A Passion for Theatre Helps Pay It Forward
J. William Schmitz
During his student days, J. William Schmitz '63 spent a lot of his time helping others shine.
He loved dance and theatre but was more comfortable working off the stage than on it. He put his show talents to use behind the scenes, building sets and running lights for the productions.
Today, more than 40 years later, Schmitz is still shining a spotlight on theatre and dance at UW-Whitewater. He died on Sept. 19, 2007, at age 70, but a gift from his estate will boost scholarships for new and continuing students in those arts for years to come.
"It is a wonderful thing," said Megan Matthews, director of advancement for the College of Arts and Communication. "This gentleman is changing lives through his gift."
Schmitz's donation increased the value of the existing Wynett Barnett scholarship by 10-fold and greatly expanded the college's ability to attract and retain talented students. The extra money will allow the award-winning Theatre/Dance Department to offer scholarships to freshmen for the first time this fall, as well as give more money to the five juniors who typically get awards each year.
"The gift was a complete surprise to us and we are very thankful for this generous support," department chairman Marshall Anderson said. "It will...help with recruiting the best possible students for our program."
Schmitz, who had no siblings and no children of his own, grew up in West Allis and was a school librarian in Lake Geneva after graduating from UW-Whitewater in 1963 with a speech major. He earned his master's at the University of Oregon and was a middle school librarian in Tacoma, Wash., until 2002.
For Bill and Karen Gruetzman, who met Schmitz at UW-Whitewater and remained his lifelong friends, his donation wasn't so surprising. Though they didn't know about the gift until they saw it in his will as estate representatives, it wasn't hard for them to understand why he did it.
"I know he always treasured his time at UW-Whitewater with the theatre," said Karen Gruetzman, who also graduated from the university in 1963. "He talked about that often, and he just cared about people. He cared about kids and education."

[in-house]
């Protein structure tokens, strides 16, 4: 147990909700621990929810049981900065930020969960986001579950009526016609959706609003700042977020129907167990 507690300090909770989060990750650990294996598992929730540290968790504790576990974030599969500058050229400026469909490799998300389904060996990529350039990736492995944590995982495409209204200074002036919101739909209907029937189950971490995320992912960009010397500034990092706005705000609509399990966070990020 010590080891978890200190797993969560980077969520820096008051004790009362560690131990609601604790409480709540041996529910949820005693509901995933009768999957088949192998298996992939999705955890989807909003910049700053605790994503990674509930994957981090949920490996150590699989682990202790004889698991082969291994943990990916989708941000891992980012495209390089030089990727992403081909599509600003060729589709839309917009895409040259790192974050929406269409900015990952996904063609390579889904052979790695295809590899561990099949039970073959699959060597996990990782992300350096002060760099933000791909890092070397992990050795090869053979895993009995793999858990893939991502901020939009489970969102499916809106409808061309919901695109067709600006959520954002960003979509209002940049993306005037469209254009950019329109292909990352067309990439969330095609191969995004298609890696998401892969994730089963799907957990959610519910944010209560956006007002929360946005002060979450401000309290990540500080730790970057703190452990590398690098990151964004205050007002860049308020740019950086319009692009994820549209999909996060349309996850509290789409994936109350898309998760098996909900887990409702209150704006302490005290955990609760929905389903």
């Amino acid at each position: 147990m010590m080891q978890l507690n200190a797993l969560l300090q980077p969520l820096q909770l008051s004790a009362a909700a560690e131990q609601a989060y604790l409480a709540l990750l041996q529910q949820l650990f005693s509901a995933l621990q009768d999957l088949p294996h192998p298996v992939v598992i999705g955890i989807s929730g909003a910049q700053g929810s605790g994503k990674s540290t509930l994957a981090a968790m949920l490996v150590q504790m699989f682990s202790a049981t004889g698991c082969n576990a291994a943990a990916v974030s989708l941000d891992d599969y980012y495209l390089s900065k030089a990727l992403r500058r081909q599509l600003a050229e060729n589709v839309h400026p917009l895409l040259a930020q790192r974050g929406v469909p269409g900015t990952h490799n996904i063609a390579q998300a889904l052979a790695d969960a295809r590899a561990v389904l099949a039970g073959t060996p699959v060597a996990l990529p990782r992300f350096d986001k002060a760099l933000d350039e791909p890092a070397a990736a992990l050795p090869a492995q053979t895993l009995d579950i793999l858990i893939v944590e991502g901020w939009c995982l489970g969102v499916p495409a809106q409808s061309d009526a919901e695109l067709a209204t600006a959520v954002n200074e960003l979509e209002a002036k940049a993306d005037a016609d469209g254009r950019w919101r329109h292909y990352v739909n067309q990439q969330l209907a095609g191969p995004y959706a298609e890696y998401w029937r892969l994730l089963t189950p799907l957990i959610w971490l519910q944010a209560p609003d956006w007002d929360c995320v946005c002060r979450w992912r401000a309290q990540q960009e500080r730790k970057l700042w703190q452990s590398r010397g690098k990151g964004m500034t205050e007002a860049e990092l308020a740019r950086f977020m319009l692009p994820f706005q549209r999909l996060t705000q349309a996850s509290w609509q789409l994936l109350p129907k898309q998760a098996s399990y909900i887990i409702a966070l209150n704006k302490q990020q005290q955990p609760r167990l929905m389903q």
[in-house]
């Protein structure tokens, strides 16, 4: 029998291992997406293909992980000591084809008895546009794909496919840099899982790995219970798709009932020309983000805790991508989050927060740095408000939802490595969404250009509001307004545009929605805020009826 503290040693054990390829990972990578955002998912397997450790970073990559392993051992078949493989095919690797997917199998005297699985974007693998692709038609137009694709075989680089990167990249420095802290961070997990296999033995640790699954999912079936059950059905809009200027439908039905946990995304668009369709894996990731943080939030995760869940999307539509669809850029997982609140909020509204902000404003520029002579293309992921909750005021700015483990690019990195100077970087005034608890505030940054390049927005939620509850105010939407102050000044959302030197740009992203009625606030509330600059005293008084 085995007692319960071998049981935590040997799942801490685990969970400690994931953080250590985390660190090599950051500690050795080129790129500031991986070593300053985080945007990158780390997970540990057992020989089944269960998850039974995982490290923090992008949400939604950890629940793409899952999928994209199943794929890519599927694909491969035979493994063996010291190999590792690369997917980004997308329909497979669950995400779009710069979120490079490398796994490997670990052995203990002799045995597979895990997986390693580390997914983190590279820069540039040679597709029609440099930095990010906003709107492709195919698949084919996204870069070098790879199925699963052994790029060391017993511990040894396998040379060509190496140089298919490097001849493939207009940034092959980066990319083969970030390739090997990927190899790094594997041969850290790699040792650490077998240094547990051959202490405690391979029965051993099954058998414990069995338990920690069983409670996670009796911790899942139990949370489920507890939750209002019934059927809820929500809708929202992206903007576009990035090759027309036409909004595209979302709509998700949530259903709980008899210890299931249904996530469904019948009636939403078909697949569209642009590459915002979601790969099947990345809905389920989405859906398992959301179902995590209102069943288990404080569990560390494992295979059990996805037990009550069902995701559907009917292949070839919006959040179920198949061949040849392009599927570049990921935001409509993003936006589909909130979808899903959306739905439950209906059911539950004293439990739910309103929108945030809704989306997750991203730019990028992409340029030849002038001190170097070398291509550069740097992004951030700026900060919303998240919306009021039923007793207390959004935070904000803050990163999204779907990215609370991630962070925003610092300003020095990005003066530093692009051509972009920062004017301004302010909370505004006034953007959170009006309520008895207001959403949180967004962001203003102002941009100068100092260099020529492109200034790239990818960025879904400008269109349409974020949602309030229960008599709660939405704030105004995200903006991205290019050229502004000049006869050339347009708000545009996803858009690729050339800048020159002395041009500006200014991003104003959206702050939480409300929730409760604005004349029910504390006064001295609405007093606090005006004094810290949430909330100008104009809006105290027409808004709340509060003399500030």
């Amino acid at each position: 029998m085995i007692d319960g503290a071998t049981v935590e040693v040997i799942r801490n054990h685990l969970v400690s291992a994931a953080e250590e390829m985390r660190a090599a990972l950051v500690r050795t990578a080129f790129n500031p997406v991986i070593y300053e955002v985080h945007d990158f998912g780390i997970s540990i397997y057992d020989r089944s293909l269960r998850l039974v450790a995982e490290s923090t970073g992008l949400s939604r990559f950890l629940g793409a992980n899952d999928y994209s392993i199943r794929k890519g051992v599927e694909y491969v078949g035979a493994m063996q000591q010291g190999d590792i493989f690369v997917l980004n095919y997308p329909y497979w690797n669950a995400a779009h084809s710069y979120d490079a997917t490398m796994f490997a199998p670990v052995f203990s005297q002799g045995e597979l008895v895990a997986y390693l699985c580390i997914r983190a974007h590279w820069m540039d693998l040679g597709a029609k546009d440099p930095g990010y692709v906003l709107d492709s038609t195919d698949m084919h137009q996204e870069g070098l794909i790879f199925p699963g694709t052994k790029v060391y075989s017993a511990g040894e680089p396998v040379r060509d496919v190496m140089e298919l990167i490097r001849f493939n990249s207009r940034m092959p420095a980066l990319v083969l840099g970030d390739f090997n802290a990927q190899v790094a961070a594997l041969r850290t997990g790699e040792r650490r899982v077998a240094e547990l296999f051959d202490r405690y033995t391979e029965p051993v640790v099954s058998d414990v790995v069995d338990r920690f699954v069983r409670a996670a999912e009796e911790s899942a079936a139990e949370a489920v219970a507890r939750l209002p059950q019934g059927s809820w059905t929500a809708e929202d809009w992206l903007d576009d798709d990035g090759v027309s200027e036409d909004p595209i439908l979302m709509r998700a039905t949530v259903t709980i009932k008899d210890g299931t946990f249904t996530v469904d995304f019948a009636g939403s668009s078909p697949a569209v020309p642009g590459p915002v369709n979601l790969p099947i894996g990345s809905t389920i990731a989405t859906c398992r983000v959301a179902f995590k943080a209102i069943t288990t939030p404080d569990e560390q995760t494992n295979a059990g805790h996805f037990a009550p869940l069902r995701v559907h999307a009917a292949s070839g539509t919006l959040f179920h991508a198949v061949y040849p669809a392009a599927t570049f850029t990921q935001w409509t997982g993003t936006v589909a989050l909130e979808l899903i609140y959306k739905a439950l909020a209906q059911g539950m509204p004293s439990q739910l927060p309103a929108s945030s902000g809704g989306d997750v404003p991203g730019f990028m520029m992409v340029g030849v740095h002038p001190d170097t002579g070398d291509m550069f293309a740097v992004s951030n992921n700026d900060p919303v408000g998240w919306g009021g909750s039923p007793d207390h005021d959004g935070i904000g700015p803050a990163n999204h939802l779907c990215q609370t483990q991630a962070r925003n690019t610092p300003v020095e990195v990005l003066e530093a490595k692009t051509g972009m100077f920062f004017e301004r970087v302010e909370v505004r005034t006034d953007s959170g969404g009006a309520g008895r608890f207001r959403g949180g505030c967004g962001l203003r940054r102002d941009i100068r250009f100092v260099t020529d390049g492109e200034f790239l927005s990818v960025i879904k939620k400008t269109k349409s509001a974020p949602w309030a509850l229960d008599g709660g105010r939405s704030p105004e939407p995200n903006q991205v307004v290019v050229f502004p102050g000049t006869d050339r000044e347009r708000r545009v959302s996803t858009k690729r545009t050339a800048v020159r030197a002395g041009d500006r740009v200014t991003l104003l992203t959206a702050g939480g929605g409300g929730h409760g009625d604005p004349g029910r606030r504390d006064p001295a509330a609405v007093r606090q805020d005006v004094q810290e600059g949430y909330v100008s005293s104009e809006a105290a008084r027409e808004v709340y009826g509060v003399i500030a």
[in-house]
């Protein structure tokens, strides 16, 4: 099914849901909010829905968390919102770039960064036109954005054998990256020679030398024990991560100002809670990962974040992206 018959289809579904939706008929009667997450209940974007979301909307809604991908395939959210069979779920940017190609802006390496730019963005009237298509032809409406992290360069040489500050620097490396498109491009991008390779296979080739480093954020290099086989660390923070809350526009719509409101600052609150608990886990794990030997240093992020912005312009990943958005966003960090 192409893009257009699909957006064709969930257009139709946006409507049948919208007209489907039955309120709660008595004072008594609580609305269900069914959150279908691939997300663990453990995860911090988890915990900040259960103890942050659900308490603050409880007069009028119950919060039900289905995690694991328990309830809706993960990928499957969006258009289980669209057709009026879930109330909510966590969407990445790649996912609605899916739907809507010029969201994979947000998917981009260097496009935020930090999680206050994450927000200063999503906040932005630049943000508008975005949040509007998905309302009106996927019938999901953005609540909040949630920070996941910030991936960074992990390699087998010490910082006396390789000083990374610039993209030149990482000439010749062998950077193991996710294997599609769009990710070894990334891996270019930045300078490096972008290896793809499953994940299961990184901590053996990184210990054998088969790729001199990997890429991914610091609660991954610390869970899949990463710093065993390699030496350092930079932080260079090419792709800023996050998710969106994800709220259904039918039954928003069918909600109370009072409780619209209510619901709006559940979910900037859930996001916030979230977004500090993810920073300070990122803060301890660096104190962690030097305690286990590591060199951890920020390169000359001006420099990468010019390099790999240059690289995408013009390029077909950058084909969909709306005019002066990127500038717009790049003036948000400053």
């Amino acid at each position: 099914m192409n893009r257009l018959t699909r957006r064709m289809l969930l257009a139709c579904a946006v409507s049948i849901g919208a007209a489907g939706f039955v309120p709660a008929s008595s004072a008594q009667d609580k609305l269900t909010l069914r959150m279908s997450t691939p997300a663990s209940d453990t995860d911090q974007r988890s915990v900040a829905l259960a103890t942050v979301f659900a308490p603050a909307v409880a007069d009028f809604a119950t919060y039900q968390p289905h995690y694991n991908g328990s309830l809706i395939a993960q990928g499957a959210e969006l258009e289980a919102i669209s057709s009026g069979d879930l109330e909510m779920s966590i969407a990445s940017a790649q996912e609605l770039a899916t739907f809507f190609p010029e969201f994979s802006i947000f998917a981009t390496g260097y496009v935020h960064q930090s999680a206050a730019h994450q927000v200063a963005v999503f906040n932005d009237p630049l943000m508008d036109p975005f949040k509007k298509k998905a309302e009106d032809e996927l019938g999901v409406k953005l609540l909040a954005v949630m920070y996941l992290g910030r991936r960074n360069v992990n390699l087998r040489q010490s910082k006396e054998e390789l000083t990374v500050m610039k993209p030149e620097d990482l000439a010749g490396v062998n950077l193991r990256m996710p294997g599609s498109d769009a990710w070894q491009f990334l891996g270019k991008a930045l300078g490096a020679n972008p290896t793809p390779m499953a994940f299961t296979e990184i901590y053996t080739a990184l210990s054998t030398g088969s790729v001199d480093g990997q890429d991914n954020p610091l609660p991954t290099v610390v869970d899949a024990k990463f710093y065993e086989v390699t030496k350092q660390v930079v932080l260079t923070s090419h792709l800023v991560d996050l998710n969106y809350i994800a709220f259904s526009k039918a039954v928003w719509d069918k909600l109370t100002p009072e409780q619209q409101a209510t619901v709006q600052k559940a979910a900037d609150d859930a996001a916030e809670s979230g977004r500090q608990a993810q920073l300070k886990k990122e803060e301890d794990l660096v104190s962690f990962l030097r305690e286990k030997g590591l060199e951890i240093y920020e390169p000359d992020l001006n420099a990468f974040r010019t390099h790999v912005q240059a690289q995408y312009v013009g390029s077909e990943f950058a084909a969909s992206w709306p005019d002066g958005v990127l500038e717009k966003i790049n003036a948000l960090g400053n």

Schmitz got to know the Gruetzmans after he asked if he could park his motorcycle in the family's garage near campus. Though Bill Gruetzman wasn't a student, he and Schmitz were about the same age and got along well, so much so that Schmitz brought Bill on campus with him to work on sets.
"They had a really good time doing that," Karen Gruetzman recalled.
Schmitz moved to a retirement community in Green Valley, Ariz.. in 2004, and over the years took many vacations with the Gruetzmans - including a memorable trip through the Grand Canyon by train, another of his abiding passions. Schmitz probably would have worked on the railroad but for a partial hearing disability, Karen Gruetzman said. Instead, he rode trains and assembled an extensive collection of model trains throughout his life.
Schmitz also was much loved by his neighbors in Green Valley, where he would watch houses when people were away and do other favors.
"They just trusted him," Karen Gruetzman said. "He was always out and about, helping someone."
University officials hope Schmitz's contribution to UW-Whitewater will serve as a model for others. Planned giving, in the form of estate gifts, can pay for things that make a lasting difference. And almost anyone who sets aside a nest egg for retirement can do it, Matthews said.
"Planned giving helps people to create or continue a legacy," she said. "They're able to have some of the resources they've accumulated throughout their life go to support something that was important to them."